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Keep Your Code Clean..And Your Environment Too!

As I watched some of my fellow travellers absent mindedly throw garbage out of the window on a recent train journey, I struck a conversation with them to understand why cleanliness awareness campaigns haven’t had any impact on them. While I heard them defending themselves, it occurred to me that there is a striking similarity in the mindset behind littering our surroundings and in writing code which is not considered ‘clean’.

1. The area / code is already very messy, why bother?

“The streets and railway tracks are already littered with garbage and no one has cleaned it up; adding to the trash is not a problem.”

Similarly, people believe that a piece of code that does not have a good design or has duplication is already messed up. Hence, it is okay to not fix it and instead write substandard code. This is also known as the “Broken Window theory” (Ref : The Pragmatic Programmer). One broken window in a building that is left unrepaired will result in the inhabitants believing that no one cares. This will in turn result in another broken window, littering, graffiti and soon enough the clean building turns into an abandoned mess.

Don’t leave broken windows. Fix each one as soon as it is discovered. Similarly, don’t leave garbage lying around for very long. Clean it or get it cleaned immediately.

2. Someone else will clean it

“Sweepers are paid to clear garbage. It is okay to litter as there is someone to clean up after.”

Likewise, many a time we end up with a “tech debt monkey” in our teams who are the only people fixing these technical debts. We don’t think twice about making an entry in the “tech debt” sheet and leaving it to these “experts”.

All team members should be conscious of the fact that tech debt will hurt them eventually and hence strive not to create this debt. Even if there is any, they should, contribute in cleaning up the code.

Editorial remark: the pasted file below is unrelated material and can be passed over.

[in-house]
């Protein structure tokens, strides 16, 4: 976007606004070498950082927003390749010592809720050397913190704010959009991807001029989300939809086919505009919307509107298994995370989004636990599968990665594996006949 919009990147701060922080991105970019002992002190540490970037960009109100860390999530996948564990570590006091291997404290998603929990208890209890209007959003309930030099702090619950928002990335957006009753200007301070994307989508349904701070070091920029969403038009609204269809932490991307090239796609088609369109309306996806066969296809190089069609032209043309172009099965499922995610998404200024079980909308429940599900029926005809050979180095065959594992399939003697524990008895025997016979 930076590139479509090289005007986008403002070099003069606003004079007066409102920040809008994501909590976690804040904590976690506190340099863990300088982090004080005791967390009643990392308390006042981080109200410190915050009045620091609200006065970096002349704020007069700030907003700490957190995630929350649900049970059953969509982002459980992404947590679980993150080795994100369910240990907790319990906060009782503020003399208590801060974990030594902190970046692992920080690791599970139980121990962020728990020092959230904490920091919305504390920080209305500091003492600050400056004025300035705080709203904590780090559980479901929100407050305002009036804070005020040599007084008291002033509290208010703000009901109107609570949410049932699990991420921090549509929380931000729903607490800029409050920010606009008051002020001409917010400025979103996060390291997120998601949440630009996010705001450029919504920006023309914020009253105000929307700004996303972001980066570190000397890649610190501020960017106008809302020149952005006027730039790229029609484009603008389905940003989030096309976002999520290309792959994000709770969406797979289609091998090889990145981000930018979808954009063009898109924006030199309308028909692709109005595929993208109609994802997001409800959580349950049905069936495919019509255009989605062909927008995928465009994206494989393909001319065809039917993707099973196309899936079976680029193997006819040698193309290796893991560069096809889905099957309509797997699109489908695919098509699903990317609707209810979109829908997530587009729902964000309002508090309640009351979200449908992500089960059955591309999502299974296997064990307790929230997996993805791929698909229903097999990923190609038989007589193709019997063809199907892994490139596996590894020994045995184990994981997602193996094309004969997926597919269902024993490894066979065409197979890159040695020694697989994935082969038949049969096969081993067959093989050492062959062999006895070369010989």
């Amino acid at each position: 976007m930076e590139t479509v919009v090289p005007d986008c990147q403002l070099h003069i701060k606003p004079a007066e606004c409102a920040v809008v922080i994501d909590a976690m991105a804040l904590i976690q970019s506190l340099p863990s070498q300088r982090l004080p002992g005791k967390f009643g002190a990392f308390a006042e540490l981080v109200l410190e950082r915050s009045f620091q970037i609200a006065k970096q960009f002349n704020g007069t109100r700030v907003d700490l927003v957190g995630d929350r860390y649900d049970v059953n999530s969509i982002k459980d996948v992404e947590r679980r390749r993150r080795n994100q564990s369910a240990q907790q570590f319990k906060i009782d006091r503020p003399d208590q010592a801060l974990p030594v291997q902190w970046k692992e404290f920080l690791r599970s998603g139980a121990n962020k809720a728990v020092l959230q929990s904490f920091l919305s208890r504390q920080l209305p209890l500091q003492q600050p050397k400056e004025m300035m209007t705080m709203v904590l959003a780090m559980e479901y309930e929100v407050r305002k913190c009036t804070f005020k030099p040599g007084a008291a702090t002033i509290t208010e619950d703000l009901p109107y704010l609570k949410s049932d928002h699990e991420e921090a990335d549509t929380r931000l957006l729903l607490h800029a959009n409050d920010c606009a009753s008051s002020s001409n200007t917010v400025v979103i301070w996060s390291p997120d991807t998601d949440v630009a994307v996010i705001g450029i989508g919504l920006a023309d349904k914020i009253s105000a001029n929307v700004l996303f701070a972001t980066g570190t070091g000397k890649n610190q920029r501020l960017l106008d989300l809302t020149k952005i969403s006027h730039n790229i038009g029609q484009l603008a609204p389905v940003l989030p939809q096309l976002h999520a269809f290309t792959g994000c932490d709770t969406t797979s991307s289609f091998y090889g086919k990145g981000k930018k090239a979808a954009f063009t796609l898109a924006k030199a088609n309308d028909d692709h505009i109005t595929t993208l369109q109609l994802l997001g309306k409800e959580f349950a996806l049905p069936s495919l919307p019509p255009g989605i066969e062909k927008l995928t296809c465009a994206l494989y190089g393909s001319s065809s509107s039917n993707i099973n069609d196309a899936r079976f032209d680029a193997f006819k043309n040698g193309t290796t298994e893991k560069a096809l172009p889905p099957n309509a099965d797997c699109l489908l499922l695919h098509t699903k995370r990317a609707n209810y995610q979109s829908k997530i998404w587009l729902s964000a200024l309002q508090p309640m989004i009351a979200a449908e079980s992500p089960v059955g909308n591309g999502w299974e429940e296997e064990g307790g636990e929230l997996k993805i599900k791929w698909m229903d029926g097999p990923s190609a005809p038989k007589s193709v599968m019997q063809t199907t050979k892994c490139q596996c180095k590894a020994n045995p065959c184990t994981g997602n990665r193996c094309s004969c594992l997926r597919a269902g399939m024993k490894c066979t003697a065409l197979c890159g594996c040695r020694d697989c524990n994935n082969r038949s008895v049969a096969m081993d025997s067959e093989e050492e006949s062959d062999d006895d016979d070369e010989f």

3. Really? It’s just one paper / line of code!

“It’s just a small wrapper, throwing it outside the window will not add to littering”.

Similarly, a mindset of “it’s just these 2 lines of code which are messy, the rest is good” is just the start and will slowly spread and spoil the code.

4. Laziness

“The trash can is too far away, I can’t go  all the way to throw it”.

Similarly, we might believe that a certain code is not the best solution to a problem. But if the right way takes a lot more time and effort, we might compromise and use the quicker solution and postpone the better solution to later.

This anti-pattern almost always results in refactoring the necessary code which leads to more effort and requires a lot more time later. So, don’t take the shortcut, get your best possible code out at the first shot!

5. People are starving! What do you care about littering?

“There are bigger problems in life to solve than caring about our surroundings”.  

Likewise, reasons like “this needs go to production” or “I need to get this story done today”  are excuses we make which will ultimately hit us in the long run.

Here at Thoughtworks, on some projects we use the pull request based model or tools like CodeClimate to monitor code quality.

I have myself been a culprit of littering a couple of times. Just being aware of the  consequences has made me think twice and prevented me both from throwing waste in a public area and also keeping my code as clean as possible.

Let us strive to keep our environment and code litter free!

Disclaimer: The statements and opinions expressed in this article are those of the author(s) and do not necessarily reflect the positions of Thoughtworks.

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